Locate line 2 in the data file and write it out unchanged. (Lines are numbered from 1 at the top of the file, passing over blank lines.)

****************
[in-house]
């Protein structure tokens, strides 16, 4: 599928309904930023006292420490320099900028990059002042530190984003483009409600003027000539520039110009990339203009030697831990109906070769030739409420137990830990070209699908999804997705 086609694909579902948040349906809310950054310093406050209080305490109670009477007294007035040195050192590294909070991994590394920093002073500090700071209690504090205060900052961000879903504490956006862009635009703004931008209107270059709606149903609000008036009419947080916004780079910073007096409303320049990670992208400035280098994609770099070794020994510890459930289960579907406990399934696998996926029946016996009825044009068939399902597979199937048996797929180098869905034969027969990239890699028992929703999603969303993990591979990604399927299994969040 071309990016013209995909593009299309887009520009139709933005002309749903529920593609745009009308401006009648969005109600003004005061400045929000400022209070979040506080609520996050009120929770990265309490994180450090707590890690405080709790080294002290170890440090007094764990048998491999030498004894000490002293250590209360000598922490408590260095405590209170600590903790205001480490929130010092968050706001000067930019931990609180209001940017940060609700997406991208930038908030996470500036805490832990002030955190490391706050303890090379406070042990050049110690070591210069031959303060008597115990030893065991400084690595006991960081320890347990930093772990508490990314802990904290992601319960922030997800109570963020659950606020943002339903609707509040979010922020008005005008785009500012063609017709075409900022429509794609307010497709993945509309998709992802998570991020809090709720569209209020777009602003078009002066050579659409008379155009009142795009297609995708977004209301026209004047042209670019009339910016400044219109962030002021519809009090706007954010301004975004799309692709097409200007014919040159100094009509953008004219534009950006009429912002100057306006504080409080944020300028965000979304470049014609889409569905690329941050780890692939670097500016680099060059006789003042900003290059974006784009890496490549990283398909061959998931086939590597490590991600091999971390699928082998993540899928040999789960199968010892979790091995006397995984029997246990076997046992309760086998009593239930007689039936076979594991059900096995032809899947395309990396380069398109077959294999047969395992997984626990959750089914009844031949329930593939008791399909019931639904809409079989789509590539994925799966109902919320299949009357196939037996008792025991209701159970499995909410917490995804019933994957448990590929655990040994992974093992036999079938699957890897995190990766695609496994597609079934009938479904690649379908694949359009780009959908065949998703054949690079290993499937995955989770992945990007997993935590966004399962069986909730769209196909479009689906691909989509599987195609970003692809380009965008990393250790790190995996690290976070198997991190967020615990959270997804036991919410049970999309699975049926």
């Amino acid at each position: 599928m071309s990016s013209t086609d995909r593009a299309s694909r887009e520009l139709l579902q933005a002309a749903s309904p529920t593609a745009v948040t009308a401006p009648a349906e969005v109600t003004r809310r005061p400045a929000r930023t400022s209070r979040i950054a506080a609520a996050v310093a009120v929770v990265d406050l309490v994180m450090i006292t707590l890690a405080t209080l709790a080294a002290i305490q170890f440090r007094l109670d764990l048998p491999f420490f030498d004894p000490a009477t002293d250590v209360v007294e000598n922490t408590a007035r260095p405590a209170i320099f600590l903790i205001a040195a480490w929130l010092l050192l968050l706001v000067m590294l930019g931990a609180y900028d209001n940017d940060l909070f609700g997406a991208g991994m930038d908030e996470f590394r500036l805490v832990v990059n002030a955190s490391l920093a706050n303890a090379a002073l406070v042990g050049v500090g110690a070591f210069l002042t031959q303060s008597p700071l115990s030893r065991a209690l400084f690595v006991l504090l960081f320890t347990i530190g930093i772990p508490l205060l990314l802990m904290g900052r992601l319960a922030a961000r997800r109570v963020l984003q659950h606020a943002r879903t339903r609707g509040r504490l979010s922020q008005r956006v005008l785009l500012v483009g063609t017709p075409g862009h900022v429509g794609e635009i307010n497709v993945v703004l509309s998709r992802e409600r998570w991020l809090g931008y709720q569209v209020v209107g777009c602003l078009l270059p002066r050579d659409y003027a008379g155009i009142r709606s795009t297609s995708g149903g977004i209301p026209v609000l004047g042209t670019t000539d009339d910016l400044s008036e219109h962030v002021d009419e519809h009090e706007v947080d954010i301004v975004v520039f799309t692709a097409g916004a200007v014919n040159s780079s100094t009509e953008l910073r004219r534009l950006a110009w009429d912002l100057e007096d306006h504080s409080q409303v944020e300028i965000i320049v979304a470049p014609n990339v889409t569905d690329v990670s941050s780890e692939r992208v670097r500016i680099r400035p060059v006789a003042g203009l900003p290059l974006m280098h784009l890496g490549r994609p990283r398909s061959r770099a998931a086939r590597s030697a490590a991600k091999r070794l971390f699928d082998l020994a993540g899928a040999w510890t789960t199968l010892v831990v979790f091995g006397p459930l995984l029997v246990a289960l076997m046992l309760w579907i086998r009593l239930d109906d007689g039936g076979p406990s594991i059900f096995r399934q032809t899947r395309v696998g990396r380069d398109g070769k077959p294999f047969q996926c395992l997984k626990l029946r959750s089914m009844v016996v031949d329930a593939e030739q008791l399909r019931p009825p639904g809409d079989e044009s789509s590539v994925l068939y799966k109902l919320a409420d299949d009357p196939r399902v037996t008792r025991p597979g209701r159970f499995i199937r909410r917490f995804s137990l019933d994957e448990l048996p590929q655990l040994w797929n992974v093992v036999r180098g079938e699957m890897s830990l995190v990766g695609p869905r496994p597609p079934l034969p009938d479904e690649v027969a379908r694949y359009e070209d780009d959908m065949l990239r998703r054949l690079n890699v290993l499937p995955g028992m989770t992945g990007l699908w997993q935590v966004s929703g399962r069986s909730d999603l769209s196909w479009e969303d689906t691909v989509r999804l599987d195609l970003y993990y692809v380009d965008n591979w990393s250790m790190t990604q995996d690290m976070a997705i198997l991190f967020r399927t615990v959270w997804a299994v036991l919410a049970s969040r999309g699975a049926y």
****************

């Protein structure tokens, strides 16, 4: 599928309904930023006292420490320099900028990059002042530190984003483009409600003027000539520039110009990339203009030697831990109906070769030739409420137990830990070209699908999804997705 086609694909579902948040349906809310950054310093406050209080305490109670009477007294007035040195050192590294909070991994590394920093002073500090700071209690504090205060900052961000879903504490956006862009635009703004931008209107270059709606149903609000008036009419947080916004780079910073007096409303320049990670992208400035280098994609770099070794020994510890459930289960579907406990399934696998996926029946016996009825044009068939399902597979199937048996797929180098869905034969027969990239890699028992929703999603969303993990591979990604399927299994969040 071309990016013209995909593009299309887009520009139709933005002309749903529920593609745009009308401006009648969005109600003004005061400045929000400022209070979040506080609520996050009120929770990265309490994180450090707590890690405080709790080294002290170890440090007094764990048998491999030498004894000490002293250590209360000598922490408590260095405590209170600590903790205001480490929130010092968050706001000067930019931990609180209001940017940060609700997406991208930038908030996470500036805490832990002030955190490391706050303890090379406070042990050049110690070591210069031959303060008597115990030893065991400084690595006991960081320890347990930093772990508490990314802990904290992601319960922030997800109570963020659950606020943002339903609707509040979010922020008005005008785009500012063609017709075409900022429509794609307010497709993945509309998709992802998570991020809090709720569209209020777009602003078009002066050579659409008379155009009142795009297609995708977004209301026209004047042209670019009339910016400044219109962030002021519809009090706007954010301004975004799309692709097409200007014919040159100094009509953008004219534009950006009429912002100057306006504080409080944020300028965000979304470049014609889409569905690329941050780890692939670097500016680099060059006789003042900003290059974006784009890496490549990283398909061959998931086939590597490590991600091999971390699928082998993540899928040999789960199968010892979790091995006397995984029997246990076997046992309760086998009593239930007689039936076979594991059900096995032809899947395309990396380069398109077959294999047969395992997984626990959750089914009844031949329930593939008791399909019931639904809409079989789509590539994925799966109902919320299949009357196939037996008792025991209701159970499995909410917490995804019933994957448990590929655990040994992974093992036999079938699957890897995190990766695609496994597609079934009938479904690649379908694949359009780009959908065949998703054949690079290993499937995955989770992945990007997993935590966004399962069986909730769209196909479009689906691909989509599987195609970003692809380009965008990393250790790190995996690290976070198997991190967020615990959270997804036991919410049970999309699975049926």